We just looked at the various crested descendants of Germanodactylus cristatus, the Dsungaripteridae, the Shenzhoupteridae and the Tapejaridae (part 1 and part 2). Here we look at another, taller specimen of Germanodactylus with a more typical shoulder joint that was not at the bottom of the torso. This taller specimen is private and undescribed, but assigned the number SMNK-PAL 6592 during its loan to the Stuttgart Museum. It was derived from a sister to Elanodactylus and basal to the most iconic of all pterosaurus, Pteranodon along with Nyctosaurus and Eopteranodon.
Originally considered close to azhdarchids and ctenochasmatids, the two specimens of Elanodactylus are known principally from complete wings much larger than those of other Germanodactylids. The metacarpus was relatively smaller. The proximal wing phalanx was shorter than the second wing phalanx. Fingers 1-3 were robust.
The SMNK (private) specimen referred to Germanodactylus cristatus
Overall larger and distinct from the BMM specimen, in the SMNK Germanodactylus the anterior tooth was larger and elevated to the directly anterior orientation creating a sharper snout that was longer than the mandible. The rostral margin was straight and terminated in a small posteriorly-oriented parietal crest. The antorbital fenestra was larger. The rostrum was deeper. The sternal complex was larger with sharper corners. The deltopectoral crest was displaced distally, away from the proximal articular surface. The distal humerus was expanded. The pelvis was longer. The femur was much longer, subequal to the tibia. No three unguals were aligned. Manual 1.1 was longer and m2.1 was shorter. The skull is a close match to that of the most primitive Pteranodon, P. occidentalis.
B St 1878 VI 1 (No. 13)
Overall much smaller than and distinct from SMNK-PAL 6592, the skull of No. 13 was relatively smaller. The orbit was larger and the antorbital fenestra was smaller. The lacrimal was larger. The mandibular symphysis was longer and slightly more deeply keeled. The cervicals were more gracile. The sacrals were shorter. The caudals were smaller. The humerus was smaller. The distal wing elements were shorter. Fingers I-IV were more robust and shorter. The pelvis was shorter with a larger space between the pubis and ischium. The hind limb was shorter and more robust. Metatarsal III was as long as mt II. Pedal unguals II-IV were aligned. Pedal 2.1 was shorter than p2.2. The skull of No. 13 nests at the base of Muzquizopteryx plus Eopteranodon.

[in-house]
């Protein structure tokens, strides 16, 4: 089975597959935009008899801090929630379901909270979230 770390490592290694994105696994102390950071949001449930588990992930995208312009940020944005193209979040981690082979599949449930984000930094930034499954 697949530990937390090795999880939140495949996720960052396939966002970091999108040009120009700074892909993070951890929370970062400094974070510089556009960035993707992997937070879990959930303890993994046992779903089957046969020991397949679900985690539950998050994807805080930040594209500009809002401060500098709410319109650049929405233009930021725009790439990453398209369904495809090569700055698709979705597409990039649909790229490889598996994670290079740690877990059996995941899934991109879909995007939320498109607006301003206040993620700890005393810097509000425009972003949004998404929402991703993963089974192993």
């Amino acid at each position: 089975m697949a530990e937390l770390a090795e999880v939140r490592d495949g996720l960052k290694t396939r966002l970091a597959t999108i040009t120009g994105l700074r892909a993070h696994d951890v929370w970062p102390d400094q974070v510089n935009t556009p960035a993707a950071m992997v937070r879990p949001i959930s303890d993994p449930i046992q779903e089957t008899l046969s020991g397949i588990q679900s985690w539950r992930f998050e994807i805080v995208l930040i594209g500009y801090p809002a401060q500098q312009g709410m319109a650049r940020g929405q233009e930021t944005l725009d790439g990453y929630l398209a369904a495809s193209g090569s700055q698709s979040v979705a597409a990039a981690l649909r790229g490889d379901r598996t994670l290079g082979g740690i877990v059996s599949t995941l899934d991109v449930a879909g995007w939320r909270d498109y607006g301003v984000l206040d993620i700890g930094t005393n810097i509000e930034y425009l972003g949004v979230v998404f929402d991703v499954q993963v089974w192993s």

Eopteranodon and Eoazhdarcho
Overall much larger than No. 13, the mandible of Eopteranodon was reported as toothless and crested. The scapula was longer than the coracoid. The humerus was tongue-shaped and more robust. The metatacarpals were longer than the ulna/radius. Fingers 1-3 were more gracile. The proportions of the wing phalanges are unchanged relative to the rest of the forelimb. The pubis included a posterior process. The ischium was not so expanded distally. The anterior process of the posterior ilium was angled dorsally. The prepubis was shallower. The femur was longer. The tibia was relatively longer, in keeping with the metacarpus and manual 4.1. The pes was relatively smaller. It is likely that Eopteranodon and Eoazhdarcho are congeneric. Data with greater resolution should be able to solve this problem.
The great length of the metacarpus in Muzquizopteryx/Nyctosaurus may be inherited from the long metacarpus of Eopteranodon, but Muzquizopteryx/Nyctosaurus had shorter legs and a shorter neck.
Bakonydraco galacz (Osi, Weishampel and Jianu 2005) Santonian ~84 mya, Late Cretaceous, was considered an azhdarchid, but it shares few traits with those flat-jawed pterosaurs. Known form a mandible and perhaps some cervicals found nearby, Bakonydraco is more closely allied with Eopteranodon and Eoazhdarcho, which are unrelated to azhdarchids.
Muzquizopteryx and Nyctosaurus
We’ll discuss this lineage next.
And the day after that.
As always, I encourage readers to see specimens, make observations and come to your own conclusions. Test. Test. And test again.
Evidence and support in the form of nexus, pdf and jpeg files will be sent to all who request additional data.
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Lü J-C and Ji Q 2006. Preliminary results of a phylogenetic analysis of the pterosaurs from western Liaoning and surrounding area. Journal of the Paleontological Society of Korea 22 (1): 239–261.
Lü J, Unwin DM, Xu L and Zhang X 2008. A new azhdarchoid pterosaur from the Lower Cretaceous of China and its implications for pterosaur phylogeny and evolution. Naturwissenschaften,
Ösi A, Weishampel DB and Jianu CM 2005. First evidence of azhdarchid pterosaurs from the Late Cretaceous of Hungary. Acta Palaeontologica Polonica 50 (4): 777–787. online pdf
Wellnhofer P 1970. Die Pterodactyloidea (Pterosauria) der Oberjura-Plattenkalke Süddeutschlands. Abhandlungen der Bayerischen Akademie der Wissenschaften, N.F., Munich 141: 1-133.
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